News On Japan

Foreign Buyers Flood Japan’s Vacant Homes Market

TOKYO, Jun 11 (News On Japan) - Foreigners have been showing significant interest in Japan's vacant homes, commonly known as 'akiya,' due to the country's aging population and rural depopulation issues. But what kind of vacant homes are attracting these buyers?

Foreigners Drawn to Vacant Homes: "Everything I Was Looking For"

According to Aimi Yoshihara, the nationwide vacancy rate in 2023 was 13.8%, a slight increase from 2018. The highest rates were found in Wakayama and Tokushima prefectures at 21.2%, while Tokyo saw an increase to 11.0%.

In this context, vacant homes have become popular among foreigners. Miles from the U.S. bought a 56-year-old property in Aso City, Kumamoto Prefecture, as his new home. He remarked, 'Everything I was looking for was there.'

Aso City is welcoming to foreign residents, providing resources such as multilingual guides on waste disposal.

Takahiro Inoue, a news anchor, commented, 'It's heartening to see foreigners who appreciate old houses and want to live here.'

Obstetrician Mihyon Song added, 'It's delightful when people knowledgeable about traditional Japanese architecture, like tokonoma and engawa, choose these homes.'

A 53-Year-Old Property in Nakano Ward Purchased for ¥20 Million: "Old Means Cheap is a Strange Concept"

Anton from Sweden purchased a 53-year-old house in Tokyo's Nakano Ward, just a five-minute walk from the station, for approximately 20 million yen. He said, 'It's cheap compared to other countries.'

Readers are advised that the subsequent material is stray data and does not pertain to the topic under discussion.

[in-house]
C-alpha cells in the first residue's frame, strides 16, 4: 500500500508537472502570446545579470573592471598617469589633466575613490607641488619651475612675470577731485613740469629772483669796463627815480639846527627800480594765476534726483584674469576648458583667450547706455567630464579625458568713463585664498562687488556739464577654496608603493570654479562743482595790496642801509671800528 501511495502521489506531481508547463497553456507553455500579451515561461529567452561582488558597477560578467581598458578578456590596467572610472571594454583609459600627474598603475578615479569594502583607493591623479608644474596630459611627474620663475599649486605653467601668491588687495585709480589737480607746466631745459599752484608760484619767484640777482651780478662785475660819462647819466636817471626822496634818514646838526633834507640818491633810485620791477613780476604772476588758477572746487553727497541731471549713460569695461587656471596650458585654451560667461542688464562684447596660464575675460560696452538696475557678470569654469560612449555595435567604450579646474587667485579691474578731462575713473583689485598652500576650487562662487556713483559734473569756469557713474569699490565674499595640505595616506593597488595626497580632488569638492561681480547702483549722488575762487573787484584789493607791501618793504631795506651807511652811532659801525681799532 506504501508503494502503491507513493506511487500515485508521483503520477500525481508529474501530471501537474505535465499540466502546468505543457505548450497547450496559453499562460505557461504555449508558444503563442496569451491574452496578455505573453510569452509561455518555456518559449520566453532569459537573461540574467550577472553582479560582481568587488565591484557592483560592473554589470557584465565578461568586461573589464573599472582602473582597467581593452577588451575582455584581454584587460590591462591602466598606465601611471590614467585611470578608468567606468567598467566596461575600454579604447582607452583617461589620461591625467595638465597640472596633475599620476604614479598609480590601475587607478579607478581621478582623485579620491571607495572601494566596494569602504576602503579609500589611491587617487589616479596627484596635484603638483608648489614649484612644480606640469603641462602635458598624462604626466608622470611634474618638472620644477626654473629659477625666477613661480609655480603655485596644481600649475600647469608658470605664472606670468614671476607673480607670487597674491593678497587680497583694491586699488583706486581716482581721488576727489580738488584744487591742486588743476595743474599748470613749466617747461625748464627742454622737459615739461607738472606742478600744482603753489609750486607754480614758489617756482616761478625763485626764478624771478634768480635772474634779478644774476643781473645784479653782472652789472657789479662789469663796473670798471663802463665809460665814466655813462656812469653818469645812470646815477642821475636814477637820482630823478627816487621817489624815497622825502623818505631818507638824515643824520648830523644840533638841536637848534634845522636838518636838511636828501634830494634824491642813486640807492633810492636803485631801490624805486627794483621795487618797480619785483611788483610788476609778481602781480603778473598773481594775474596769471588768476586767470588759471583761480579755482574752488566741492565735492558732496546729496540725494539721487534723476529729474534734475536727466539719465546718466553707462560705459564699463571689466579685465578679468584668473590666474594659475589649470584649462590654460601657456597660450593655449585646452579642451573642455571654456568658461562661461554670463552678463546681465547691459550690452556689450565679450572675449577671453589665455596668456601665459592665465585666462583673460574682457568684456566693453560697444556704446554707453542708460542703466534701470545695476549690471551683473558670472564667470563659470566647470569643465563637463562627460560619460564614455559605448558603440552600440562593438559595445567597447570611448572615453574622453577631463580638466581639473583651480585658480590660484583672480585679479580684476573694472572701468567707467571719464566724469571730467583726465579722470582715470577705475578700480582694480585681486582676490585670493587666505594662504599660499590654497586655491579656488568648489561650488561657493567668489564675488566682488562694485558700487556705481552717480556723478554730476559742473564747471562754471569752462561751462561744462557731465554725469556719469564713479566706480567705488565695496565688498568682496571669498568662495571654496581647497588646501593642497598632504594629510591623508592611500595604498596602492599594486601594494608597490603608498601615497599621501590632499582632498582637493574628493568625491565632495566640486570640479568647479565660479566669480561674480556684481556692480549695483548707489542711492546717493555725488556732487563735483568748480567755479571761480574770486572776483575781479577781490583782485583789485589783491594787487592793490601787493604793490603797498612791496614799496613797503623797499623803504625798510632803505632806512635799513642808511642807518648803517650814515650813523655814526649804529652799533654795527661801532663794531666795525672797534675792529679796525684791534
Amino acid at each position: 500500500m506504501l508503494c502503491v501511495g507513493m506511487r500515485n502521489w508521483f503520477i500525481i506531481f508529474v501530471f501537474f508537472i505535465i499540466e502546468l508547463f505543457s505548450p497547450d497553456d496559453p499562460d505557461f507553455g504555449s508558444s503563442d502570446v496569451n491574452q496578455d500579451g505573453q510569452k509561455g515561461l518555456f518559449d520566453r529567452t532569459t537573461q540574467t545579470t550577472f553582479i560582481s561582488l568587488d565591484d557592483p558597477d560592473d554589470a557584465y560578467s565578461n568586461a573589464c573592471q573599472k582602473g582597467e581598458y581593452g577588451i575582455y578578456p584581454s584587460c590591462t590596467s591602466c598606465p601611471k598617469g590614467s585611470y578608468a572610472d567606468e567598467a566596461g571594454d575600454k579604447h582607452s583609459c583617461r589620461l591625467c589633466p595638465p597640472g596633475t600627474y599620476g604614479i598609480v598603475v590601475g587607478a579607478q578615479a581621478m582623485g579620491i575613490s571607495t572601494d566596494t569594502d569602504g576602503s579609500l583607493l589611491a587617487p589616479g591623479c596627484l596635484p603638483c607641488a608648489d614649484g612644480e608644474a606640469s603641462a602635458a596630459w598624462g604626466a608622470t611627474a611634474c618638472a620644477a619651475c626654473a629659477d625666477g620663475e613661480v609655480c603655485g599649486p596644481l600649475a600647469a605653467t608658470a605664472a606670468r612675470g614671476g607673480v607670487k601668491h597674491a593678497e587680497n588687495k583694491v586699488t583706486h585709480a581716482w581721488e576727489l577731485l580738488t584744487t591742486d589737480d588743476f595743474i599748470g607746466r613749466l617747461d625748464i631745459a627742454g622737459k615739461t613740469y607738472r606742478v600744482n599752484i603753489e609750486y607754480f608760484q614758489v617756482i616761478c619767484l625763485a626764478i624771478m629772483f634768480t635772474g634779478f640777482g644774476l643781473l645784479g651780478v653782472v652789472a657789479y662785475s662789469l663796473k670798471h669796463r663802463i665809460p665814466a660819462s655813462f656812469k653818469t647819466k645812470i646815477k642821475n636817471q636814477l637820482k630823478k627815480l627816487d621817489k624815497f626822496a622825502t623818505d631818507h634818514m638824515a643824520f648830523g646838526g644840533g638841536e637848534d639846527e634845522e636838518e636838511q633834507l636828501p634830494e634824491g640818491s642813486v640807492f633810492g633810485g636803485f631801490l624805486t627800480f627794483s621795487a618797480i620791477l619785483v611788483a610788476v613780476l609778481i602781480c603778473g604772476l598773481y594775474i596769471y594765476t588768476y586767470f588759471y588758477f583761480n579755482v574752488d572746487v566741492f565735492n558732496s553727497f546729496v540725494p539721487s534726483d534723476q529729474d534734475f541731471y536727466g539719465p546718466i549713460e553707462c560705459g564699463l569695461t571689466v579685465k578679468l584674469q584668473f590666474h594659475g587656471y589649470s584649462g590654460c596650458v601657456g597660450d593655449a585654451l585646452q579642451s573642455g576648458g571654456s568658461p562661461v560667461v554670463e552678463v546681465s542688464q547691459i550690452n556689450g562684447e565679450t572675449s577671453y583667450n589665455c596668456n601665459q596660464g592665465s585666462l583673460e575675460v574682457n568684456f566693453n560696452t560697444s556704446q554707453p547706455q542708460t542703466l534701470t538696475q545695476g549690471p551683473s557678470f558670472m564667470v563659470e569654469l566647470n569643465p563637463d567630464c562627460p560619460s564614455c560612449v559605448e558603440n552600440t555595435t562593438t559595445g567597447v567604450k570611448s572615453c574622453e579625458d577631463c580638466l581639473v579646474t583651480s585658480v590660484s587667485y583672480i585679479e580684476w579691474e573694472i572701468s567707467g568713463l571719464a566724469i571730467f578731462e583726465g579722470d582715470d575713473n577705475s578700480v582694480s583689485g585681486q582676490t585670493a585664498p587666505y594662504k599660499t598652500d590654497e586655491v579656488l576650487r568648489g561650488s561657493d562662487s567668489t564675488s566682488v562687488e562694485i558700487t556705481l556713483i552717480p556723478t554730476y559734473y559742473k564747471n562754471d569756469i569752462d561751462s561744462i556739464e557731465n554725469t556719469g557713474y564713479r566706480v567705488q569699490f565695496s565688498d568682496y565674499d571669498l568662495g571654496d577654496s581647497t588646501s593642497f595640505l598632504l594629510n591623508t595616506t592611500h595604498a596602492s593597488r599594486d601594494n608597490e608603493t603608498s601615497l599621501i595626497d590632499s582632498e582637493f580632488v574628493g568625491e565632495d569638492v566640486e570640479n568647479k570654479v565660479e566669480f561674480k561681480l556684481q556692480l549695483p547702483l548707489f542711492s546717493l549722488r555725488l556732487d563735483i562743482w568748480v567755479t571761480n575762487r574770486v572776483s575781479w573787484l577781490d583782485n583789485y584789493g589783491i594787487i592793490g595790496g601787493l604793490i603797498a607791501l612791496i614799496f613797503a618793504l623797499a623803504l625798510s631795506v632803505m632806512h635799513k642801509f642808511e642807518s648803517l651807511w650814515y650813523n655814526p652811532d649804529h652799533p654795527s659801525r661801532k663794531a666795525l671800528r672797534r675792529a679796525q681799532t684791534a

Anton explained that in Sweden, old homes don't depreciate in value. 'In good areas, houses that are 200-300 years old are common. The idea that "old means cheap" is strange.'

He sees the value in mixing old and new elements, stating, 'Akiya's benefit is combining the old with the new.' Anton plans to turn his renovated property into an inbound guesthouse.

Chiaki Horan, another news anchor, noted, 'Watching Anton's renovation on YouTube was fascinating; his DIY skills go beyond those of an amateur.'

Inoue added, 'Those with skills may find inspiration from the history and uniqueness of old properties.'

Weak Yen Fuels Akiya Boom: Properties Comparable to 100 Million Yen in Sweden

Yoshihara commented, 'This could be called an unprecedented akiya boom.'

According to Jiv, who supports foreign property purchases, 'The weak yen compared to 3-4 years ago makes now the time to buy.'

A seminar for foreign investors in April 2024 attracted over 80 participants. Anton mentioned that the 20 million yen house he bought in Nakano Ward would cost around 100 million yen in Sweden. He called it 'the Japanese dream' since he couldn't afford a house in his own country.

Song noted that in countries with fewer earthquakes, houses retain their value for centuries, but Japan's seismic standards vary by era. Strengthening earthquake resistance through renovation is essential.

Inoue mentioned that some buyers hold properties without living in or renting them, waiting for prices to rise. Without regulations, this could lead to Japanese being unable to buy homes while prices soar due to foreign investments.

Song added, 'It's sad if towns remain deserted.'

Horan concluded, 'Matchmaking between buyers and vacant homes can improve security and revive these areas.'

Source: TBS

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